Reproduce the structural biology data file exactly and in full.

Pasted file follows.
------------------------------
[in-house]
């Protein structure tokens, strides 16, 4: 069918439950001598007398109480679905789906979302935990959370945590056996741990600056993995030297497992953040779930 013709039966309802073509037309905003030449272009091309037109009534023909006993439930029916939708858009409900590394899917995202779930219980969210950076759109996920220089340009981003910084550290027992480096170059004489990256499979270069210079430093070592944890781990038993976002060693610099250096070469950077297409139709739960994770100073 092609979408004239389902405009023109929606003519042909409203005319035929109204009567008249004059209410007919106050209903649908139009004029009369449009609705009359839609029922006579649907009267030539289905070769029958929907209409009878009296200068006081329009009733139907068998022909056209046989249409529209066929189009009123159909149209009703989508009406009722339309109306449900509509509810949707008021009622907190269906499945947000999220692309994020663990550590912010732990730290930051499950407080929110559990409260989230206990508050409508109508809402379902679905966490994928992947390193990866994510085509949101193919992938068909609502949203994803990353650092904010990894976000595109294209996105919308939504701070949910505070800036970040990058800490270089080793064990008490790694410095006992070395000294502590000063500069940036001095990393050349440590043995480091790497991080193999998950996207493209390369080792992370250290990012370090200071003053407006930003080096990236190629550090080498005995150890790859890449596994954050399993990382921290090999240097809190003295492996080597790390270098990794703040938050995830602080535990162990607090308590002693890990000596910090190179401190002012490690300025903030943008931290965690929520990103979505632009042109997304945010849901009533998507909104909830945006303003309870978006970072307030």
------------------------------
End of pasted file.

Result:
[in-house]
């Protein structure tokens, strides 16, 4: 069918439950001598007398109480679905789906979302935990959370945590056996741990600056993995030297497992953040779930 013709039966309802073509037309905003030449272009091309037109009534023909006993439930029916939708858009409900590394899917995202779930219980969210950076759109996920220089340009981003910084550290027992480096170059004489990256499979270069210079430093070592944890781990038993976002060693610099250096070469950077297409139709739960994770100073 092609979408004239389902405009023109929606003519042909409203005319035929109204009567008249004059209410007919106050209903649908139009004029009369449009609705009359839609029922006579649907009267030539289905070769029958929907209409009878009296200068006081329009009733139907068998022909056209046989249409529209066929189009009123159909149209009703989508009406009722339309109306449900509509509810949707008021009622907190269906499945947000999220692309994020663990550590912010732990730290930051499950407080929110559990409260989230206990508050409508109508809402379902679905966490994928992947390193990866994510085509949101193919992938068909609502949203994803990353650092904010990894976000595109294209996105919308939504701070949910505070800036970040990058800490270089080793064990008490790694410095006992070395000294502590000063500069940036001095990393050349440590043995480091790497991080193999998950996207493209390369080792992370250290990012370090200071003053407006930003080096990236190629550090080498005995150890790859890449596994954050399993990382921290090999240097809190003295492996080597790390270098990794703040938050995830602080535990162990607090308590002693890990000596910090190179401190002012490690300025903030943008931290965690929520990103979505632009042109997304945010849901009533998507909104909830945006303003309870978006970072307030």